Christian groups sue to stop Kansas schools from adopting science standards

Christian groups filed a pair of lawsuits in Federal District Court challenging the Kansas state Board of Education's decision to implement a state-wide set of science standards. On June 11, the Kansas state Board of Education adopted a universal set of science standards to be taught in classrooms across the state from kindergarten to grade 12. Faith groups are up in arms that their beliefs are not being given more credence in science classes.

According to a statement on the Pacific Justice Institute's website, the teaching of science in all of the state's public schools could create "a hostile learning environment for those of faith." The institute -- which purports to defend "religious freedom, parental rights and other civil liberties" -- is challenging the fact that the new science standards do not give equal weight to the Christian creation myth.

The suit alleges that the new standards will "promote religious beliefs that are inconsistent with the theistic religious beliefs of plaintiffs, thereby depriving them of the right to be free from government that favors one religious view over another." The group asked the court to place an injunction on the implementation of Next Generation Science Standards and the corresponding lesson plan handbook, Framework for K-12 Science Education: Practices, Crosscutting Concepts and Core Ideas.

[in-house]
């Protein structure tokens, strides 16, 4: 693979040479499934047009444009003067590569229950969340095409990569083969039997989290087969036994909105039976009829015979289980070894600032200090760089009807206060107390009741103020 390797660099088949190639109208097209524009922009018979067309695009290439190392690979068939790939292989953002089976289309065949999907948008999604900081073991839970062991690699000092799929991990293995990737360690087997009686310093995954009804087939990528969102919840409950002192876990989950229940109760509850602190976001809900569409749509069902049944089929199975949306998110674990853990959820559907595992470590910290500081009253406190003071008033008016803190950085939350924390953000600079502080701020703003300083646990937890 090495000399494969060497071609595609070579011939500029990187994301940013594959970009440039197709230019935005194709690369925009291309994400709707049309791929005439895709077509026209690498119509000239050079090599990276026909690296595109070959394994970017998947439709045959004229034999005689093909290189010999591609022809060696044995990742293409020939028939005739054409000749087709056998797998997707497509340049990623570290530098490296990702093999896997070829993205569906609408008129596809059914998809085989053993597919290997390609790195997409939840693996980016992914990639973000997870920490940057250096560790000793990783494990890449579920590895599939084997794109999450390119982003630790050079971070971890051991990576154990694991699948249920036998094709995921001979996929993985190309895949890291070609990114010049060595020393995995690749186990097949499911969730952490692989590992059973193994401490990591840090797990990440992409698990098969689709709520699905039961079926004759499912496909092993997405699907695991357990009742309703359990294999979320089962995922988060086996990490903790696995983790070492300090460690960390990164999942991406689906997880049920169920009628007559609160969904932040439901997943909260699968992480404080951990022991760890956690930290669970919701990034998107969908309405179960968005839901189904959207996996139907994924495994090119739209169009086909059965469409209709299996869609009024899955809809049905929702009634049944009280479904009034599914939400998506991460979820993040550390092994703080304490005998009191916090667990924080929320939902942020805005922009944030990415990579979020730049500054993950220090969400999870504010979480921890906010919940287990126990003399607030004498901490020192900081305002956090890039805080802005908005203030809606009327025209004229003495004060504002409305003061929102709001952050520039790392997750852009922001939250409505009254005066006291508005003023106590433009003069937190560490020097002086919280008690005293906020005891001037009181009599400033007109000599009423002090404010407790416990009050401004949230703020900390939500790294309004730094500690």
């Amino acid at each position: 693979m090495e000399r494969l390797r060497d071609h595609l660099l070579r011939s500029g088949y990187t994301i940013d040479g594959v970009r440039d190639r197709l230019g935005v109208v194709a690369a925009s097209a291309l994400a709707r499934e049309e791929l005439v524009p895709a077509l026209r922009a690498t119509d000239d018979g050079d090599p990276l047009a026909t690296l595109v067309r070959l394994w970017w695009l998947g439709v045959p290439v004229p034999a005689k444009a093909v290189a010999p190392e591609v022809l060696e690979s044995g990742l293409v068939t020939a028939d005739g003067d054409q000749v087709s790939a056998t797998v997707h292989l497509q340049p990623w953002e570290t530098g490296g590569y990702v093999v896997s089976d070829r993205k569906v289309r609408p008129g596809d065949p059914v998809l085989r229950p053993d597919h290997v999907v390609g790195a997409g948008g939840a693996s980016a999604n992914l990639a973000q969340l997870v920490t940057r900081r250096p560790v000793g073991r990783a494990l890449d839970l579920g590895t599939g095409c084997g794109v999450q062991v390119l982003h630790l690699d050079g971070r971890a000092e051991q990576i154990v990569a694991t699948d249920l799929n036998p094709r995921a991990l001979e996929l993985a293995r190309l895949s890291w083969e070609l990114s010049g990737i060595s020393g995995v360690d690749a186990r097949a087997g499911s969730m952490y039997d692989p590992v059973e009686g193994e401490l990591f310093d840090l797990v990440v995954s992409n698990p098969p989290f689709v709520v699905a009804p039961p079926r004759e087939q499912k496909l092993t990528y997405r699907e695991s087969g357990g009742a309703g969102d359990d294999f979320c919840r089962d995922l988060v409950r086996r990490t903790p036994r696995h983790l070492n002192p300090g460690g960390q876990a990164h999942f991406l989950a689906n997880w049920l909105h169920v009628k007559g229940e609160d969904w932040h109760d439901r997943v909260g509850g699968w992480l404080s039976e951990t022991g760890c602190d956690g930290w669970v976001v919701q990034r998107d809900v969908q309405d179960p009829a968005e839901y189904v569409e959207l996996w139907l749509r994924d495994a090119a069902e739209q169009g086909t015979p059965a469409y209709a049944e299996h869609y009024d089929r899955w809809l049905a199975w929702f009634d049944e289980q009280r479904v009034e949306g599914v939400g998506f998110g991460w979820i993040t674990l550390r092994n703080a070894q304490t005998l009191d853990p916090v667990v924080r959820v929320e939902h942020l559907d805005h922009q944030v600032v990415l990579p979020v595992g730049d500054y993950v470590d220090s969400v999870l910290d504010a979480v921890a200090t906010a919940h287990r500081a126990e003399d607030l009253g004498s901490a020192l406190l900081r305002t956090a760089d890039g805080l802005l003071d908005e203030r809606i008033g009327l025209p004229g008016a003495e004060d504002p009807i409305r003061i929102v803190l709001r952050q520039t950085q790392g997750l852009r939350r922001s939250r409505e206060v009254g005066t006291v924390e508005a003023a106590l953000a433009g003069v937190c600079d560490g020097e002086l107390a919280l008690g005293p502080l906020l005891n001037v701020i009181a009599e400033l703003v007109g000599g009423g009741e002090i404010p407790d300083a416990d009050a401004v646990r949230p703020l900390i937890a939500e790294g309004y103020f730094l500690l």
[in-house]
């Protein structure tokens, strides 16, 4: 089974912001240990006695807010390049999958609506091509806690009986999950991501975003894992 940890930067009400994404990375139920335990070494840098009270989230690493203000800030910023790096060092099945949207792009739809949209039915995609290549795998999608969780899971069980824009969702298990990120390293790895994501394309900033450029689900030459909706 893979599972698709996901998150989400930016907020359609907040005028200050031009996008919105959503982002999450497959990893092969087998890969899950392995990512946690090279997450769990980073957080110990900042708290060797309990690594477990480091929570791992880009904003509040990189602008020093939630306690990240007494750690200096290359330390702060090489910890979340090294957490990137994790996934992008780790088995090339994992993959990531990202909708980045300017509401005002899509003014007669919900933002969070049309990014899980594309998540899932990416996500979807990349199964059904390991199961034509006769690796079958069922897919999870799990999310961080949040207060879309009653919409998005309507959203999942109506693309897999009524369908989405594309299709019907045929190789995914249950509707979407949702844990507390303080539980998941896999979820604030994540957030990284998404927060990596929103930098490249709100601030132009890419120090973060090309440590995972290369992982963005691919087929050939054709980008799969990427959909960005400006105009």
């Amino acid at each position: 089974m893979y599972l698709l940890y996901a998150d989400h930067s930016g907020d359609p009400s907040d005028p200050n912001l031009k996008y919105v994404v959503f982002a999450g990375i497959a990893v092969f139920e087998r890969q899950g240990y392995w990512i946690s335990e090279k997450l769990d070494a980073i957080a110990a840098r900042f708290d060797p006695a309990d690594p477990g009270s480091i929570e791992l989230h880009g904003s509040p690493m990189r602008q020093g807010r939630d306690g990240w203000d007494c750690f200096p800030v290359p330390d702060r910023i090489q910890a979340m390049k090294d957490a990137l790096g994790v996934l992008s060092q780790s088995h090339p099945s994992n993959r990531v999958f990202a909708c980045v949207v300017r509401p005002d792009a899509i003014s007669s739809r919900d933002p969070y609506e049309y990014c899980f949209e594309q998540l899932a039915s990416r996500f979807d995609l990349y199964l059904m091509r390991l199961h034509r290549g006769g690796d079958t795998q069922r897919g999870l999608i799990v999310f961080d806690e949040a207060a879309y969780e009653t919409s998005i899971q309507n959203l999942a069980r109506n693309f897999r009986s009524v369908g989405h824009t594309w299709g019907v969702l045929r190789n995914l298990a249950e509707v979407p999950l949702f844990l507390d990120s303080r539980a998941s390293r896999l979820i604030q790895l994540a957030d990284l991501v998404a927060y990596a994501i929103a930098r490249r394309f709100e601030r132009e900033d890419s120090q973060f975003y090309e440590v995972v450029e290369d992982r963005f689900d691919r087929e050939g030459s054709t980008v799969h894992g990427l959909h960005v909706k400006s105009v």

Another group, the Citizens for Objective Public Education (COPE, Inc.) filed suit on Sep. 26 demanding that the new curricula not be instituted. In a press release, CORE said that the science standards would "will have the effect of causing Kansas public schools to establish and endorse a non-theistic religious worldview," which the group said is a violation of the First and Fourteenth Amendments of the U.S. Constitution.

Brad Dachus of Pacific Justice complained that is a violation of a child's rights to teach them that Creationism isn't the truth.

"(I)t's an egregious violation of the rights of Americans to subject students -- as young as five -- to an authoritative figure such as a teacher who essentially tells them that their faith is wrong," he said.

He maintained that to teach science "that is devoid of any alternative which aligns with the belief of people of faith is just wrong."

COPE, Inc. said that the science standards have a "concealed Orthodoxy" that is bent on undermining the views of the faithful.

"The Orthodoxy is not religiously neutral as it permits only materialistic/atheistic answers to ultimate religious questions," said the group's statement. The group maintained that questions like "Where do we come from?" can only be answered honestly by religious dogma.

The statement went on to say that "teaching the materialistic/atheistic ideas to primary school children whose minds are susceptible to blindly accepting them as true" is unconstitutional and dangerous, and therefore the new science standards must be stopped.

[image of angry young religious man via]